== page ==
I couldn't decide which of these to post, so I'll post them both and let you decide:
Springtime for lovers--
two bodies, thrusting together
fire burning within
Springtime in the park--
two bodies, thrusting together
Thursday, March 31, 2005
Tuesday, March 29, 2005
This is the Flower Garden Banks reef, 50-100 miles or so south of the Louisiana/Texas border in the Gulf. I'd like to go diving there someday, but only after I lose a whole bunch of weight.
A year or so ago, I read a magazine article trying to push scuba as a Zen activity. I thought it was a dumb idea at the time. Now I think it kind of makes sense from a mental-relaxation standpoint--but only when there are no bullsharks swimming around or depleted air tanks to worry about. I'll have to think about it next time I go underwater.
Sunday, March 27, 2005
Thursday, March 24, 2005
I've been thinking recently about the notion of guilt. I feel very guilty about my childrens' situation, even though I know on a logical, intellectual level that I am not at fault, and that the decisions I have had to make were made as objectively as possible and with their best interests at heart.
Anyway, my own guilty feelings have led me to think about guilt generally--what kinds of things I've felt guilty about in the past, what kinds of things I feel guilty about now, and whether it's healthy for me to feel guilty about anything. Also, an LDS apostle with the initials BKP not too long ago gave an address about guilt as a motivational factor. The notion of good guilt is not an idea I happen to agree with, actually; nevertheless, the BKP talk did turn a few wheels in my head as I was busy disagreeing with it.
When I was younger, I felt guilt over such normal teenage activities as masturbation, taking an occasional smoke or drink, and sexuality generally. I even felt guilty about having sexual dreams. With the help of life experience and, more recently, Zen, I recognize that a great many things just are--neither good nor bad, just are--and should not induce guilt. That really helps me as the father of two disabled kids. Still, I'd like to think I'm a moral person, and that some actions or thoughts perhaps should induce feelings of guilt and/or shame. Thoughts? Comments?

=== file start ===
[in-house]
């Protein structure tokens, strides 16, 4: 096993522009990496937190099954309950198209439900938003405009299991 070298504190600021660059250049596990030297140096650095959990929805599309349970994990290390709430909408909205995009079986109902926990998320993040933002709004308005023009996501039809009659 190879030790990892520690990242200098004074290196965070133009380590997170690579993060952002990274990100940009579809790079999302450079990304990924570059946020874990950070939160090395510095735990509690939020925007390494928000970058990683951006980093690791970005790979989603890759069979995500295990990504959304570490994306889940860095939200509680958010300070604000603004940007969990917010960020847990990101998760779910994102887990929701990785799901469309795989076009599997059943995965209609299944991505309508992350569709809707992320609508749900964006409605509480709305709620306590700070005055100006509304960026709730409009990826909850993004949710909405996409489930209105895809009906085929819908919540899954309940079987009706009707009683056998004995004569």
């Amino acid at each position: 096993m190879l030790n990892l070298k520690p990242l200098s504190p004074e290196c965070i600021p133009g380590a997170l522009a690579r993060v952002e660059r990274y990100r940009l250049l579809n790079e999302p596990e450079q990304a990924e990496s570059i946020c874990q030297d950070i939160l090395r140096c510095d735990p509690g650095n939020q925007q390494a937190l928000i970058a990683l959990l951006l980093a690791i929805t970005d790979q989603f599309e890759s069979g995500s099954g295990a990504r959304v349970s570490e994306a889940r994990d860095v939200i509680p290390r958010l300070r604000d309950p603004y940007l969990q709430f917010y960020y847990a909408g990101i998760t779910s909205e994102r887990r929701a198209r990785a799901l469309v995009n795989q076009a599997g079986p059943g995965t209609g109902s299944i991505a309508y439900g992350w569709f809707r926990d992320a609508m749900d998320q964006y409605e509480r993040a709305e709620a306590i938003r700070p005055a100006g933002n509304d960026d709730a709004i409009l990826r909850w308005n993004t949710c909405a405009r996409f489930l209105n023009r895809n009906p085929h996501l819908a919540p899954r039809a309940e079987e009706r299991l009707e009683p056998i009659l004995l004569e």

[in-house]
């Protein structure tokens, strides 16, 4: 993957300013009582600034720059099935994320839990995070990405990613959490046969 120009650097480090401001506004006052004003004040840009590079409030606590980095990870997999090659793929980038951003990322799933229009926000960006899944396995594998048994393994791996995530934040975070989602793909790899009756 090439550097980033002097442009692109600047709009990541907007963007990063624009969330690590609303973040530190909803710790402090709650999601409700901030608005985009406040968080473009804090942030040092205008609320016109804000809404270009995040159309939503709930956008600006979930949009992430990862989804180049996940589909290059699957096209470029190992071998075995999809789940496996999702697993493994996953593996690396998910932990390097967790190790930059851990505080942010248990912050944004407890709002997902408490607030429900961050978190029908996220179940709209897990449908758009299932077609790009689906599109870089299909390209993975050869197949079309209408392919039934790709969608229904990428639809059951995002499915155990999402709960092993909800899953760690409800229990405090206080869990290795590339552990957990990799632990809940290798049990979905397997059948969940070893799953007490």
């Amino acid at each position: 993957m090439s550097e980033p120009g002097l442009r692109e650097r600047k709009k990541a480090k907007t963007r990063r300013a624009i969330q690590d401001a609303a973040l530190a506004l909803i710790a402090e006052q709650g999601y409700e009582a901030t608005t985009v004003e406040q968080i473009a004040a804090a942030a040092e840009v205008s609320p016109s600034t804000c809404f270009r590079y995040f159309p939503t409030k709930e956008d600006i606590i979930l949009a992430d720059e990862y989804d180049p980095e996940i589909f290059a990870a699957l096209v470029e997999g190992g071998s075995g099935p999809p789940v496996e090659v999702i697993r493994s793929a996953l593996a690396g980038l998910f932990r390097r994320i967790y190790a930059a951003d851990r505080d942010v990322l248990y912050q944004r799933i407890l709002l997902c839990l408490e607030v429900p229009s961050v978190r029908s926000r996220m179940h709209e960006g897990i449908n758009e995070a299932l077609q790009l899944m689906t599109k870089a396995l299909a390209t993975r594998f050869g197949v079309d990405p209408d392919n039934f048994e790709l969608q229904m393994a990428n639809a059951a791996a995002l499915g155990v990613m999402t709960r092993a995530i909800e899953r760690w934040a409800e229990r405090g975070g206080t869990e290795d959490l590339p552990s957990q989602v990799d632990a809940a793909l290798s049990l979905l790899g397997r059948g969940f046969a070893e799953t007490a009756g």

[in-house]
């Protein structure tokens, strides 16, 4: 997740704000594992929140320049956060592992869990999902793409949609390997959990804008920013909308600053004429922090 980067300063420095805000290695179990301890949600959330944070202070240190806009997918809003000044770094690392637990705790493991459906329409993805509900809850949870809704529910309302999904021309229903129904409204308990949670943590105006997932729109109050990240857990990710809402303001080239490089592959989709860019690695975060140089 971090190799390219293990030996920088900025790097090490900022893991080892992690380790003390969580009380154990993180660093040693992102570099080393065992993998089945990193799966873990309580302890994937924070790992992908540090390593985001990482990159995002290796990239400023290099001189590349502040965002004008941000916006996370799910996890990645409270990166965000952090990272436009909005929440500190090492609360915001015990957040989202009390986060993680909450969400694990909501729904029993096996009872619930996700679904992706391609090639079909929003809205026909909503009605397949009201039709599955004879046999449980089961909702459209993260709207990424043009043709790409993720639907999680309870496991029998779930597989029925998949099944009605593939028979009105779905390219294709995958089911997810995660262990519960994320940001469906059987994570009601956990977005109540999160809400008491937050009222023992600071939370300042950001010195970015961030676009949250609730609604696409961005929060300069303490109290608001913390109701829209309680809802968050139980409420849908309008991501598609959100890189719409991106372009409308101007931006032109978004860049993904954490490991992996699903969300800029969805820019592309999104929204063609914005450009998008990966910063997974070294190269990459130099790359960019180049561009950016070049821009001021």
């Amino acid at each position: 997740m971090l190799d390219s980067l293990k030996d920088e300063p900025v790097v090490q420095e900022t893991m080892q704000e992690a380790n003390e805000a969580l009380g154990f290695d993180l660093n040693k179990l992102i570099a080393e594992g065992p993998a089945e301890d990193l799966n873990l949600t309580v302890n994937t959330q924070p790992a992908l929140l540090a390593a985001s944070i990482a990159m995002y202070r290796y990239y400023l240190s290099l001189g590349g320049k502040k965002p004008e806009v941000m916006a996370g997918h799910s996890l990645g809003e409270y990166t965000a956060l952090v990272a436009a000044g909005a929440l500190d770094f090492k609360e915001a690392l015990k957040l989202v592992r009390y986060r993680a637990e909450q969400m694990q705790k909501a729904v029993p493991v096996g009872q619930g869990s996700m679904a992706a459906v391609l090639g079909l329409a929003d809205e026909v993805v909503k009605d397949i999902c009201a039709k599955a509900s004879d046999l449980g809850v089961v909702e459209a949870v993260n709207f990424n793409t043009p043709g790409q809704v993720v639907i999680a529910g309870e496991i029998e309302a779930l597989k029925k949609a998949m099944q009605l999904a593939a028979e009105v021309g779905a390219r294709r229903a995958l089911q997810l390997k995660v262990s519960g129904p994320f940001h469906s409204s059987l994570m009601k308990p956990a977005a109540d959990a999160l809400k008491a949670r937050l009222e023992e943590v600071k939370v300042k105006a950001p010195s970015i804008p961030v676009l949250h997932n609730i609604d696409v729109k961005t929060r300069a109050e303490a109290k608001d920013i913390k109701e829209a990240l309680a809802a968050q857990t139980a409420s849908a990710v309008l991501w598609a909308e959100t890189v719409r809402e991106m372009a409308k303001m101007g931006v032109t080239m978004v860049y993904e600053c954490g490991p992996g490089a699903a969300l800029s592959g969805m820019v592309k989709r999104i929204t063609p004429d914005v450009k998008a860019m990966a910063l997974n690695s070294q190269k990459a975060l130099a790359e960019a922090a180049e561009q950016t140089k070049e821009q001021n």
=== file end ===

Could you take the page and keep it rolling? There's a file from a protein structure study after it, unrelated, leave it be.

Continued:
Wednesday, March 23, 2005
Well, kind of, anyway. The other morning, the door at the Zen dojo was locked and I couldn't get in. I happened to run into a coworker on the street on my way over there. I came back to the office and vented to my coworker about the dojo door being locked. "You go there?" he asked. He explained that he had read about Zen in college and found it appealing, but that he had never pursued a practice. He then asked me whether I had any brochures and whether the dojo has a website. I obliged. I had a nice experience there this morning; nothing spectacular, just a few minutes of mental freedom.
I've noticed on my sitemeter that I have a few frequent readers who have never commented on anything. I don't mind that so much, but I'm just curious about why you read my scribblings. So, if you're one of these frequent readers, please leave a comment. Finally, thank everybody for your continued patronage.
Sunday, March 20, 2005
Friday, March 18, 2005
Tuesday, March 15, 2005
The other night, I had a dream in which my wife had an ex-husband who was enormous, violent, and apparently just released from prison. He was attempting to take the children whom the two of them had together, but over whom she had custody. He threatened to beat her and started chasing her and me. We ran into a building and I locked her into a room. I then chased the ex to his car, let the kids out, and beat the living crap out of the guy. I may have even killed him, I can't remember. Earlier the same night, I had a dream that had me actually screaming in my sleep. I don't remember anything at all about that dream. I'd much rather have my wild sex dreams. They're, um, interesting, and sex is better than violence any day, except in mob movies.